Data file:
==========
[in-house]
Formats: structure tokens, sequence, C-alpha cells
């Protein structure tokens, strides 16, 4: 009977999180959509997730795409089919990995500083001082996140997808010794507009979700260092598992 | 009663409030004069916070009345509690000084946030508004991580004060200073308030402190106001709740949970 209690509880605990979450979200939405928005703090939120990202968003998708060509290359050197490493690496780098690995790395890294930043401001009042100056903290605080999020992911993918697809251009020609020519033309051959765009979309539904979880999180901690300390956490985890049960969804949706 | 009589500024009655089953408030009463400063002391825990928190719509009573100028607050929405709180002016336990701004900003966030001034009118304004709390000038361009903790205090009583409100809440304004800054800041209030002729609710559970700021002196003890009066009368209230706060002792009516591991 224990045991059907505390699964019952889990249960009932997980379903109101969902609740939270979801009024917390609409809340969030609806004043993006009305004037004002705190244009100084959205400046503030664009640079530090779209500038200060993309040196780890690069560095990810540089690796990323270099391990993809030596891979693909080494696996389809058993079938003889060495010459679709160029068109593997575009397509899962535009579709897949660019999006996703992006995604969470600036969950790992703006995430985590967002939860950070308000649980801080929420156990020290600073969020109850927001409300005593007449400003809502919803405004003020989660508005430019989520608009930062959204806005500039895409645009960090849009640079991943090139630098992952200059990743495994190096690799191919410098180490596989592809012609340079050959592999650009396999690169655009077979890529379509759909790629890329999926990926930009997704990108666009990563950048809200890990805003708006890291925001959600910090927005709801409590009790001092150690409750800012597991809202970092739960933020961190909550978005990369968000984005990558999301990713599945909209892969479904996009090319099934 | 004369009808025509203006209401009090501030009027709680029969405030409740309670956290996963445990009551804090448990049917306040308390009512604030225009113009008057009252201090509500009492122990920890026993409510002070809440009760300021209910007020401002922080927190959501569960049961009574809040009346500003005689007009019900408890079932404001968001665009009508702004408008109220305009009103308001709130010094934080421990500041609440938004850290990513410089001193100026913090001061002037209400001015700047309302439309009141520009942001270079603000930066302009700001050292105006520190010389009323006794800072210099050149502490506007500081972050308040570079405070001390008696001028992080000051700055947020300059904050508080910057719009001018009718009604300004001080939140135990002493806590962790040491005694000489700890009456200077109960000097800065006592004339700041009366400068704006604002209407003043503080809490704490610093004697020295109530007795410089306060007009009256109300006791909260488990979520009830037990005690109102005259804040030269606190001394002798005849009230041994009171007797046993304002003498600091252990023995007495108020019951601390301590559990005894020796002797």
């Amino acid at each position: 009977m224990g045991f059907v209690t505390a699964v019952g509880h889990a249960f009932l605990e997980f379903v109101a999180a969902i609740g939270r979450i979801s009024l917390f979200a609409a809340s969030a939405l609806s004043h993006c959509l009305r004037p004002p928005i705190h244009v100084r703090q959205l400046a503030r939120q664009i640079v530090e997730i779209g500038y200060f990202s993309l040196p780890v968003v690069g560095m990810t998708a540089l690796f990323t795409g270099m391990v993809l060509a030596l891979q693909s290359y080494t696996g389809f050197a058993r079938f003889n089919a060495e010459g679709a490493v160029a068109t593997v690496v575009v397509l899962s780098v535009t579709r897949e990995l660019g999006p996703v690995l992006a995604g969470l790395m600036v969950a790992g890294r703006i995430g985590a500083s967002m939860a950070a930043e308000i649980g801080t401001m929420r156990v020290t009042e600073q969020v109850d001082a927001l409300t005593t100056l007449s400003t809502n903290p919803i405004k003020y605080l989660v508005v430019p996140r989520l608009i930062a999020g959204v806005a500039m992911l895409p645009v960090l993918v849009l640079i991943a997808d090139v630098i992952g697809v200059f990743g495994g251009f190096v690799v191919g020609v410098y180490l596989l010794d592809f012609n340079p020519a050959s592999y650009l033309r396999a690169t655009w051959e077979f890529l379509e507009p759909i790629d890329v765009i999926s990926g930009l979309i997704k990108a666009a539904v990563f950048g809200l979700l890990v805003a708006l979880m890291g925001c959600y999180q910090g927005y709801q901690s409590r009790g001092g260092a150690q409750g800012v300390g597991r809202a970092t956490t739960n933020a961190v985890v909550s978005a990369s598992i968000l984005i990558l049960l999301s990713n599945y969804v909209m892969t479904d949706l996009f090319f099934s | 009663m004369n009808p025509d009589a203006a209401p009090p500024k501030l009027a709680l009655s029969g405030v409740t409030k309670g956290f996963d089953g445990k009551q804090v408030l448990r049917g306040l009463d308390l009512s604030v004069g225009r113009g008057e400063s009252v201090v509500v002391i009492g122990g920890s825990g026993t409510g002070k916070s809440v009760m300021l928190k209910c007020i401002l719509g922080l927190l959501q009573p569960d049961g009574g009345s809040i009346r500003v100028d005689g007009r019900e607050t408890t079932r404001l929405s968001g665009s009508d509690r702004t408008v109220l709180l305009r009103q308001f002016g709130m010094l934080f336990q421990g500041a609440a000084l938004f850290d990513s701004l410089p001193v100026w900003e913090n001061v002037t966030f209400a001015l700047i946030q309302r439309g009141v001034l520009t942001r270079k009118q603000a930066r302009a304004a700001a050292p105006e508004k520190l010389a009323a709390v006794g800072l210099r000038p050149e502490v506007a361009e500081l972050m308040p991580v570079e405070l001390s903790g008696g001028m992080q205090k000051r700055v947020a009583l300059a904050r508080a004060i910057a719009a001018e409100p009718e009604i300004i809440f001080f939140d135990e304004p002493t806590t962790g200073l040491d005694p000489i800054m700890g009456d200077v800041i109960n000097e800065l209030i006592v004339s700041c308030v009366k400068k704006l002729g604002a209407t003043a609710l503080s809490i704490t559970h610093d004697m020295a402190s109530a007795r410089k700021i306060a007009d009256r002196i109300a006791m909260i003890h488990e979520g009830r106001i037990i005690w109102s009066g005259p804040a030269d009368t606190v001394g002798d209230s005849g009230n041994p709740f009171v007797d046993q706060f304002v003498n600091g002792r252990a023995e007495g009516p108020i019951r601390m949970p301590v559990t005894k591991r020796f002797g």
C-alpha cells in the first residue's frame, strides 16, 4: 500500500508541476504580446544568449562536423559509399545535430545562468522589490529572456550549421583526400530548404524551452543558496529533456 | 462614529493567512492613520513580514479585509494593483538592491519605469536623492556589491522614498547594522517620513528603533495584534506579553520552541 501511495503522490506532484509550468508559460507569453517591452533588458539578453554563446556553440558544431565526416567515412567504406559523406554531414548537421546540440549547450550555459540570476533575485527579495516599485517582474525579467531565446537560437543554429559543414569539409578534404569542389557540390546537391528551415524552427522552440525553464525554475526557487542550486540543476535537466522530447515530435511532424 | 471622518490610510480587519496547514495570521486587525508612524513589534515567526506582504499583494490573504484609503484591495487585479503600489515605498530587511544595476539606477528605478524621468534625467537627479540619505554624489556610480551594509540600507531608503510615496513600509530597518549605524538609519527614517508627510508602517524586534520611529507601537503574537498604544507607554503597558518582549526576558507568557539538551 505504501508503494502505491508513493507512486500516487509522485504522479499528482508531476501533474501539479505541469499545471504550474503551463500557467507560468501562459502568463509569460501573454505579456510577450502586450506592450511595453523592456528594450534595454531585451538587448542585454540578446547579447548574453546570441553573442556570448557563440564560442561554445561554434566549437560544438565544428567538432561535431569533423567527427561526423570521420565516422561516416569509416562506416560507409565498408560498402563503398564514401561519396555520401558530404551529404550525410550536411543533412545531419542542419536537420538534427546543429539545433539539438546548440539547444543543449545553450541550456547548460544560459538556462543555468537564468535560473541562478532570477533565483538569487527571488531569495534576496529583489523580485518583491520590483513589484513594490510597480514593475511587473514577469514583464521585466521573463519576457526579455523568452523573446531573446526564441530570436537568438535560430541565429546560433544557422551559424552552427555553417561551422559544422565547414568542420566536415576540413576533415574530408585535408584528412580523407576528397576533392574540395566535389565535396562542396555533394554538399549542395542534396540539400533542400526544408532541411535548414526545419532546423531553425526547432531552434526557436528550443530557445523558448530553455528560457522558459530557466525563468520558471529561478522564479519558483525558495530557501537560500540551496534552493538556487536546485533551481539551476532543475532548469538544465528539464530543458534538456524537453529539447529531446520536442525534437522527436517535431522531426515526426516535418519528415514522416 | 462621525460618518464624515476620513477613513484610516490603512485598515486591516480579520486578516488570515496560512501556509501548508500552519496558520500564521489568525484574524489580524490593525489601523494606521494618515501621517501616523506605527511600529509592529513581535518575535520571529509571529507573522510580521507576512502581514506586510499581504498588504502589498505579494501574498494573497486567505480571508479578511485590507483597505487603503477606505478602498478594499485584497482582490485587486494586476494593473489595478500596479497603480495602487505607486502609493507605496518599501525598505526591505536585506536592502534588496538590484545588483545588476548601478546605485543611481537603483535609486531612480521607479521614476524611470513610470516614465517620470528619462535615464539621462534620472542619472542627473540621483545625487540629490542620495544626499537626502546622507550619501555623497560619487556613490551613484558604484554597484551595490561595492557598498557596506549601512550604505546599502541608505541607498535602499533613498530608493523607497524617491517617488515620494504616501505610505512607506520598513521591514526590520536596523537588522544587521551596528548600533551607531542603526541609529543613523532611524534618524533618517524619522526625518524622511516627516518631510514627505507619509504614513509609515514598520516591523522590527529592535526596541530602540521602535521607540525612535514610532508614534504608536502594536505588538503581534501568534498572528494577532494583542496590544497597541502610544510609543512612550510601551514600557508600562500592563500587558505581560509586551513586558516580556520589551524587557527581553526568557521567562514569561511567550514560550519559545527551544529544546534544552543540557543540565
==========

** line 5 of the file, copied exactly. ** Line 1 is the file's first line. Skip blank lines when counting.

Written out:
C-alpha cells in the first residue's frame, strides 16, 4: 500500500508541476504580446544568449562536423559509399545535430545562468522589490529572456550549421583526400530548404524551452543558496529533456 | 462614529493567512492613520513580514479585509494593483538592491519605469536623492556589491522614498547594522517620513528603533495584534506579553520552541 501511495503522490506532484509550468508559460507569453517591452533588458539578453554563446556553440558544431565526416567515412567504406559523406554531414548537421546540440549547450550555459540570476533575485527579495516599485517582474525579467531565446537560437543554429559543414569539409578534404569542389557540390546537391528551415524552427522552440525553464525554475526557487542550486540543476535537466522530447515530435511532424 | 471622518490610510480587519496547514495570521486587525508612524513589534515567526506582504499583494490573504484609503484591495487585479503600489515605498530587511544595476539606477528605478524621468534625467537627479540619505554624489556610480551594509540600507531608503510615496513600509530597518549605524538609519527614517508627510508602517524586534520611529507601537503574537498604544507607554503597558518582549526576558507568557539538551 505504501508503494502505491508513493507512486500516487509522485504522479499528482508531476501533474501539479505541469499545471504550474503551463500557467507560468501562459502568463509569460501573454505579456510577450502586450506592450511595453523592456528594450534595454531585451538587448542585454540578446547579447548574453546570441553573442556570448557563440564560442561554445561554434566549437560544438565544428567538432561535431569533423567527427561526423570521420565516422561516416569509416562506416560507409565498408560498402563503398564514401561519396555520401558530404551529404550525410550536411543533412545531419542542419536537420538534427546543429539545433539539438546548440539547444543543449545553450541550456547548460544560459538556462543555468537564468535560473541562478532570477533565483538569487527571488531569495534576496529583489523580485518583491520590483513589484513594490510597480514593475511587473514577469514583464521585466521573463519576457526579455523568452523573446531573446526564441530570436537568438535560430541565429546560433544557422551559424552552427555553417561551422559544422565547414568542420566536415576540413576533415574530408585535408584528412580523407576528397576533392574540395566535389565535396562542396555533394554538399549542395542534396540539400533542400526544408532541411535548414526545419532546423531553425526547432531552434526557436528550443530557445523558448530553455528560457522558459530557466525563468520558471529561478522564479519558483525558495530557501537560500540551496534552493538556487536546485533551481539551476532543475532548469538544465528539464530543458534538456524537453529539447529531446520536442525534437522527436517535431522531426515526426516535418519528415514522416 | 462621525460618518464624515476620513477613513484610516490603512485598515486591516480579520486578516488570515496560512501556509501548508500552519496558520500564521489568525484574524489580524490593525489601523494606521494618515501621517501616523506605527511600529509592529513581535518575535520571529509571529507573522510580521507576512502581514506586510499581504498588504502589498505579494501574498494573497486567505480571508479578511485590507483597505487603503477606505478602498478594499485584497482582490485587486494586476494593473489595478500596479497603480495602487505607486502609493507605496518599501525598505526591505536585506536592502534588496538590484545588483545588476548601478546605485543611481537603483535609486531612480521607479521614476524611470513610470516614465517620470528619462535615464539621462534620472542619472542627473540621483545625487540629490542620495544626499537626502546622507550619501555623497560619487556613490551613484558604484554597484551595490561595492557598498557596506549601512550604505546599502541608505541607498535602499533613498530608493523607497524617491517617488515620494504616501505610505512607506520598513521591514526590520536596523537588522544587521551596528548600533551607531542603526541609529543613523532611524534618524533618517524619522526625518524622511516627516518631510514627505507619509504614513509609515514598520516591523522590527529592535526596541530602540521602535521607540525612535514610532508614534504608536502594536505588538503581534501568534498572528494577532494583542496590544497597541502610544510609543512612550510601551514600557508600562500592563500587558505581560509586551513586558516580556520589551524587557527581553526568557521567562514569561511567550514560550519559545527551544529544546534544552543540557543540565